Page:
THE NEWS, Friday, January 02, 2009
By Urooj Zia, Karachi
The Pakistan Telecommunication Authority (PTA) issued directives in the last week of December to Internet Service Providers (ISPs), ordering them to block a list of six webpages on the grounds that they were “harmful for the integrity of the country.”
The directive came on the orders of the Inter-Ministerial Committee (IMC) for the Evaluation of Websites. The IMC constitutes representatives of the Ministry of IT, PTA, Ministry of Interior and Cabinet Division. Its charter is to monitor and block blasphemous, pornographic, and anti-state or anti-Pakistan sites.
Three of the six webpages on the list issued by the PTA, however, are from dictatorshipwatch.com, a website set up after November 3, 2007, when then-President Gen (retd) Pervez Musharraf implemented a state of emergency in the country. One webpage is from makepakistanbetter.com, a social and political discussion forum. The fifth page is from friendskorner.com, a general discussion forum, while the sixth webpage is a node from buzzvines.com. Most of the blocked webpages contained articles which claimed to provide information about Punjab Governor Salman Taseer’s “history”; others had pictures of members of Taseer’s family at lavish parties thrown recently at the Punjab Governor House.
None had blasphemous material, or anything which could even remotely be construed as “anti-Pakistan,” unless criticism of one person is considered an act of treason. The PTA circular, issued on December 26 by Enforcement Coordination Director Yawar Yasin, however, called for the immediate blockage of these pages. An email was sent out on December 29 to ISPs by Muhammad Shafiq, PTA Zonal Director (Enforcement) at the Authority’s Rawalpindi zonal office. The ISPs in question were directed to comply with these orders immediately and send a report to Shafiq by 3 pm the same day.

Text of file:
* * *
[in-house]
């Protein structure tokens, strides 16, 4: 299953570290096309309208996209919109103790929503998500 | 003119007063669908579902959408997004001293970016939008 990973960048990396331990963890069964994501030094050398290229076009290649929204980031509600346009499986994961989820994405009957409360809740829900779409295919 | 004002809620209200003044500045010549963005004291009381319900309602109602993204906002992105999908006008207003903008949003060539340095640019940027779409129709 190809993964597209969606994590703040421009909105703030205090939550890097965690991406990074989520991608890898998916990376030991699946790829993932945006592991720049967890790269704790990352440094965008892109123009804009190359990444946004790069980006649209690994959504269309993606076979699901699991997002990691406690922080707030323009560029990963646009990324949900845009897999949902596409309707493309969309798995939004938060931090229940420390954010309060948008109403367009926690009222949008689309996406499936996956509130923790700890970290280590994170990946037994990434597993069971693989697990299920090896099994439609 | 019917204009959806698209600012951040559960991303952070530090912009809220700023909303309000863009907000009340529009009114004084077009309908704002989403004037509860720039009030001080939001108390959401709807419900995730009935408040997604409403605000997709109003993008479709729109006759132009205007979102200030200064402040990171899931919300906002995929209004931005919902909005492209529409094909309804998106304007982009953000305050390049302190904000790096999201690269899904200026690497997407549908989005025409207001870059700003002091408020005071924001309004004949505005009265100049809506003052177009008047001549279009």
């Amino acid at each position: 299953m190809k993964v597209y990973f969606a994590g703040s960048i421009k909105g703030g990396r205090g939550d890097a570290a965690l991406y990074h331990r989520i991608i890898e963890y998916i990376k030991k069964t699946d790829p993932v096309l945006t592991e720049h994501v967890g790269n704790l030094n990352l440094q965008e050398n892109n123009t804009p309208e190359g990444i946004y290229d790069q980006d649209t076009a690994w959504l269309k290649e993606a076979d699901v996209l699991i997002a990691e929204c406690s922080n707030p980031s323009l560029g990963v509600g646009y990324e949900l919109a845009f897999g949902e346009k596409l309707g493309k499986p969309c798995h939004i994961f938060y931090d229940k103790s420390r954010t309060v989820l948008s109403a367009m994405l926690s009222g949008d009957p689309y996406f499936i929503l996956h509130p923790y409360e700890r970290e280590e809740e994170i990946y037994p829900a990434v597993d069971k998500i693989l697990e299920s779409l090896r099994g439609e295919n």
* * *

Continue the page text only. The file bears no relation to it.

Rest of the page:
Meanwhile, the move to block political websites and webpages has been lambasted by ISPs as well as internet users, many of whom have, on various online discussion forums, compared this act with those under the military dictatorship of Gen (retd) Musharraf.
“While these webpages have been classified as ‘harmful for the integrity of the country,’ I don’t believe this is the correct classification. PTA as a regulator should not be involved in pushing or blocking political agendas and should clearly rise above political party favours and bias,” the CEO of a Lahore-based ISP said. “We feel that the criteria of blocking should be clearly defined and should not side with any political party.”
“This is a very repressive step and ISPAK condemns this act,” Micronet Broadband CEO and Internet Service Providers Association of Pakistan (ISPAK) convener Wahaj us Siraj told The News. “The IMC has no mandate to block political web sites. The PTA apparently has less say in it and just conveyed the directive of the IMC to the ISPs.”